in Childcare, health and mortality at the London Foundling Hospital 1741–1800
Alysa Levene

/FH/A09/2/1-5. may inflate early mortality rates. A skewed sex ratio may also reflect the fact that infants of one sex were more likely than the other to have died before abandonment could occur. The sex ratio of the foundlings is very close to the normal biological standard at birth of 104:100.3 In February 1744/45 (New Style Calendar), the General Committee had decided that equal numbers of boys and girls should be admitted, but no such regulation was enforced during the General Reception period. The gender ratio observed for the hospital was, therefore, not directed

in Childcare, health and mortality at the London Foundling Hospital 1741–1800
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Alysa Levene

the characteristics of foundlings like Sarah, what happened to them and what their experiences of feeding and health may have been than either their parents or even the hospital governors would have done. Their characteristics and mortality rates and risks have been quantified, and their patterns of feeding and health built up via links to the surrounding communities. The discussion of these issues has also highlighted how much interplay there is between the hospital governors’ concerns and aims and wider themes in the history of the family, medicine, childhood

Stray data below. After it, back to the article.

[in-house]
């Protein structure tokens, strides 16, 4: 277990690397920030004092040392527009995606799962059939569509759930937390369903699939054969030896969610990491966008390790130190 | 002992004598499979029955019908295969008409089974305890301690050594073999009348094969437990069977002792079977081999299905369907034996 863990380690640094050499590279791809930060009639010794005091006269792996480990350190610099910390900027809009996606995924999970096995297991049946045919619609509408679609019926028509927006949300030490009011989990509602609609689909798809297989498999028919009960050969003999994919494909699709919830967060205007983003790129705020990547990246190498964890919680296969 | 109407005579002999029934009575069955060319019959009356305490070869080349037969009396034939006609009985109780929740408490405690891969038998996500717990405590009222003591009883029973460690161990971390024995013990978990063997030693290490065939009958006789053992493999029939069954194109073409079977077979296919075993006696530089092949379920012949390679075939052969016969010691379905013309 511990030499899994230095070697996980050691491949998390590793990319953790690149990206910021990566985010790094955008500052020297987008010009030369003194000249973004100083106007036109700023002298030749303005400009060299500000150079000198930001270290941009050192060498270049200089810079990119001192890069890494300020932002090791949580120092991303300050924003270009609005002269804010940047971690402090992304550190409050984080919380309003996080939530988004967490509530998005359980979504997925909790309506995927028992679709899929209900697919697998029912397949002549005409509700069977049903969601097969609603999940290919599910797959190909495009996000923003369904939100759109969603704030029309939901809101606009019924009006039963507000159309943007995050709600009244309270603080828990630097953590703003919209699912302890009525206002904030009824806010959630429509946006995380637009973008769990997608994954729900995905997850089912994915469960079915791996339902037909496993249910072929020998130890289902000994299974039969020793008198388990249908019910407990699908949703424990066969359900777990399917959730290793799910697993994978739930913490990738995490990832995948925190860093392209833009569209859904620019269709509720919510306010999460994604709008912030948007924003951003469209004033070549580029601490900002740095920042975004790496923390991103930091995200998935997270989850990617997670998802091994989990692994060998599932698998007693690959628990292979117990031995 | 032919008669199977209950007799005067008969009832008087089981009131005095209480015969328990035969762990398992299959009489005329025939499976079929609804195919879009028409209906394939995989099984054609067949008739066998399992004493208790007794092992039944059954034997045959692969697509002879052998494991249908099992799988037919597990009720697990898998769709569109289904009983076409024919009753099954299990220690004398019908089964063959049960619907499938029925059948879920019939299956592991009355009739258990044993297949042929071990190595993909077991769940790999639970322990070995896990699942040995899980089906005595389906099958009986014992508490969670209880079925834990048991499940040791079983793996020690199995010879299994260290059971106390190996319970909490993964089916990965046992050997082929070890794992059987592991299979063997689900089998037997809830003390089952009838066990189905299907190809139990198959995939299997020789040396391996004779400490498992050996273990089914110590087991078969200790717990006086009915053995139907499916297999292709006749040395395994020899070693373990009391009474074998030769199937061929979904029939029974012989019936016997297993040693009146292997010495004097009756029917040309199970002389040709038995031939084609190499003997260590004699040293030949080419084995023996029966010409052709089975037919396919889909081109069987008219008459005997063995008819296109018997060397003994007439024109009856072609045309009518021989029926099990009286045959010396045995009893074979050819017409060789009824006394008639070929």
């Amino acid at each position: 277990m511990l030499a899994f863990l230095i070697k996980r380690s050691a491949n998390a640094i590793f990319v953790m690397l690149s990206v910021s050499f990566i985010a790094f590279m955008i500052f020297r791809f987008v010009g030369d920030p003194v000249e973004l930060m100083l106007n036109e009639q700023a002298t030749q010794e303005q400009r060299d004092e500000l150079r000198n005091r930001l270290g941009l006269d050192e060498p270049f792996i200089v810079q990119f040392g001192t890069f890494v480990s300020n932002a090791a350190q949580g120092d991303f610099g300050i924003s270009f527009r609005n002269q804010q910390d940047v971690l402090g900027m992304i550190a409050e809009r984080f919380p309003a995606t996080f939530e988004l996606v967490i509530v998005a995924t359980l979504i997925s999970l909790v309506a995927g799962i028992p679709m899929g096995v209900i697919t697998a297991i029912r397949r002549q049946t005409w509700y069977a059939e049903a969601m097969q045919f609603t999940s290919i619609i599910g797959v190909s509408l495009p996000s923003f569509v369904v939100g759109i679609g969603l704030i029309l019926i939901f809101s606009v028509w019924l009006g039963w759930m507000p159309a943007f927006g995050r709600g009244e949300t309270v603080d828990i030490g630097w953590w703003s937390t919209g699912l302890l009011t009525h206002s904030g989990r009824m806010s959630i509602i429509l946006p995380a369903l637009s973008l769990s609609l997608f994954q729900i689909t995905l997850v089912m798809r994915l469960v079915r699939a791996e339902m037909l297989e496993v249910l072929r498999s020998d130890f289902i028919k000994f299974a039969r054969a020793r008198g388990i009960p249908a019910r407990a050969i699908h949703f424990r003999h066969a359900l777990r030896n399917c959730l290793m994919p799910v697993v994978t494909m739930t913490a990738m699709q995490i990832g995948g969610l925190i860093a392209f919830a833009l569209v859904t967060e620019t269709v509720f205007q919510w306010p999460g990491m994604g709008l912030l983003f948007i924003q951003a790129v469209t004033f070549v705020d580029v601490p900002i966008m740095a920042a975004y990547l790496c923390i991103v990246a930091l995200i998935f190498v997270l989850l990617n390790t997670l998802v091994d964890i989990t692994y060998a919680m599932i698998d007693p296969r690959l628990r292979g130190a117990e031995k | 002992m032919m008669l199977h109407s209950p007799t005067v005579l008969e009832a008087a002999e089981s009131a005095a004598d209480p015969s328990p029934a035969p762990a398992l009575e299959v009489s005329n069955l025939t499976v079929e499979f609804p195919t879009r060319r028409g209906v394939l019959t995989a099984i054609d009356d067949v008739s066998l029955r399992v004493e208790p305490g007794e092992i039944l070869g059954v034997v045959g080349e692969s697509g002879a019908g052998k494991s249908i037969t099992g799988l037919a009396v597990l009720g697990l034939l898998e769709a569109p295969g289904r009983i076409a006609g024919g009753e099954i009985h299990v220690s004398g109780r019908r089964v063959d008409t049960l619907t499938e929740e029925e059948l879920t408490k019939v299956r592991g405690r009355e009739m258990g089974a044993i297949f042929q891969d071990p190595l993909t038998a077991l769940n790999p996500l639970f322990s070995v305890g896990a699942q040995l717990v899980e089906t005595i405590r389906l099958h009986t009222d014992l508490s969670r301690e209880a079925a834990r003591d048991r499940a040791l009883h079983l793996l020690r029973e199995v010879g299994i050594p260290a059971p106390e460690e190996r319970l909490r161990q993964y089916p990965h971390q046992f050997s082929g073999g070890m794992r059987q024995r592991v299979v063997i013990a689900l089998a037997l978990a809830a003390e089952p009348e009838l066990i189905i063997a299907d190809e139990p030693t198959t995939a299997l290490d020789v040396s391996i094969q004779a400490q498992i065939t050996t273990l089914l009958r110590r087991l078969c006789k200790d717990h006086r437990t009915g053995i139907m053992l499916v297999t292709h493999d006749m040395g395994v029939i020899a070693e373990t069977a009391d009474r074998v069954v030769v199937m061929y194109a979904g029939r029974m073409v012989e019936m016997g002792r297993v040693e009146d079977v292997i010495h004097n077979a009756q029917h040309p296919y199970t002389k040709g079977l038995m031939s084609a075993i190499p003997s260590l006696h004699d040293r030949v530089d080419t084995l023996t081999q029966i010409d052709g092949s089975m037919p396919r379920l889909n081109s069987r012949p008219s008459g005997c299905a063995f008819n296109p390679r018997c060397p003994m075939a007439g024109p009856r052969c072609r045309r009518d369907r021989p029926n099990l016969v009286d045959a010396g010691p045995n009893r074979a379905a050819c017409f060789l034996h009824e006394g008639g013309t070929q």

in Childcare, health and mortality at the London Foundling Hospital 1741–1800
Alysa Levene

nearly so extensive as those carried out by scholars such as Keith Wrightson, David Levine, Pamela Sharpe and Barry Reay.3 Nor does it represent a full family reconstitution as illustrated in the work of the Cambridge Group for the History of Population and Social Structure and others. However, it is not the aim here to investigate a ‘total history’, or a full demographic analysis of the chosen parishes. The sources are interrogated very specifically for the light they shed on experiences of wet nursing, health, infant and child mortality, and the relationships between

in Childcare, health and mortality at the London Foundling Hospital 1741–1800